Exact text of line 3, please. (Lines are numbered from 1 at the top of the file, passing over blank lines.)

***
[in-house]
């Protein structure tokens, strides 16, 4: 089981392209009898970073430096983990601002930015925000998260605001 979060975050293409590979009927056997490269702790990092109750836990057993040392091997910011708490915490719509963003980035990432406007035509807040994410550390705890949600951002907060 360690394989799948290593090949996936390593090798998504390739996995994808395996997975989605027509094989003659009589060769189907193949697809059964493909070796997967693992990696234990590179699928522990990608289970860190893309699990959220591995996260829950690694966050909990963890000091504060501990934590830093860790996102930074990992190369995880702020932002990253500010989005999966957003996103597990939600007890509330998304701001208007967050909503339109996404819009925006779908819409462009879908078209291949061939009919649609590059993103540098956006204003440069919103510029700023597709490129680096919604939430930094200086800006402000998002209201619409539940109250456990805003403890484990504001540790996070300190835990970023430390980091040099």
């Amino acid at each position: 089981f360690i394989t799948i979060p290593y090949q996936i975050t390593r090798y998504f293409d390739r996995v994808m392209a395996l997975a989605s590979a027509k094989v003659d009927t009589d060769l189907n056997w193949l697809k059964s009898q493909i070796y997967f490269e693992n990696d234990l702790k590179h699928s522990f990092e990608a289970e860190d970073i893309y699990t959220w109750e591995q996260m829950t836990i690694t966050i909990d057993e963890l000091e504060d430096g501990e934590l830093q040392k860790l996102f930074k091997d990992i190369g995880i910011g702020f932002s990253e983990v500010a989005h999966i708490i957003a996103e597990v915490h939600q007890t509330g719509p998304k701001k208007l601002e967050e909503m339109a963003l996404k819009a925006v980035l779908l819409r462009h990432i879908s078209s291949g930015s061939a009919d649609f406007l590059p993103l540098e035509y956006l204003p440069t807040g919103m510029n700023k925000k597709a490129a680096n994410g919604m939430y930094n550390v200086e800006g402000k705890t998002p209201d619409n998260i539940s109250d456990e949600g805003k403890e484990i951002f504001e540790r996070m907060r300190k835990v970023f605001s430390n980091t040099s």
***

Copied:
């Amino acid at each position: 089981f360690i394989t799948i979060p290593y090949q996936i975050t390593r090798y998504f293409d390739r996995v994808m392209a395996l997975a989605s590979a027509k094989v003659d009927t009589d060769l189907n056997w193949l697809k059964s009898q493909i070796y997967f490269e693992n990696d234990l702790k590179h699928s522990f990092e990608a289970e860190d970073i893309y699990t959220w109750e591995q996260m829950t836990i690694t966050i909990d057993e963890l000091e504060d430096g501990e934590l830093q040392k860790l996102f930074k091997d990992i190369g995880i910011g702020f932002s990253e983990v500010a989005h999966i708490i957003a996103e597990v915490h939600q007890t509330g719509p998304k701001k208007l601002e967050e909503m339109a963003l996404k819009a925006v980035l779908l819409r462009h990432i879908s078209s291949g930015s061939a009919d649609f406007l590059p993103l540098e035509y956006l204003p440069t807040g919103m510029n700023k925000k597709a490129a680096n994410g919604m939430y930094n550390v200086e800006g402000k705890t998002p209201d619409n998260i539940s109250d456990e949600g805003k403890e484990i951002f504001e540790r996070m907060r300190k835990v970023f605001s430390n980091t040099s």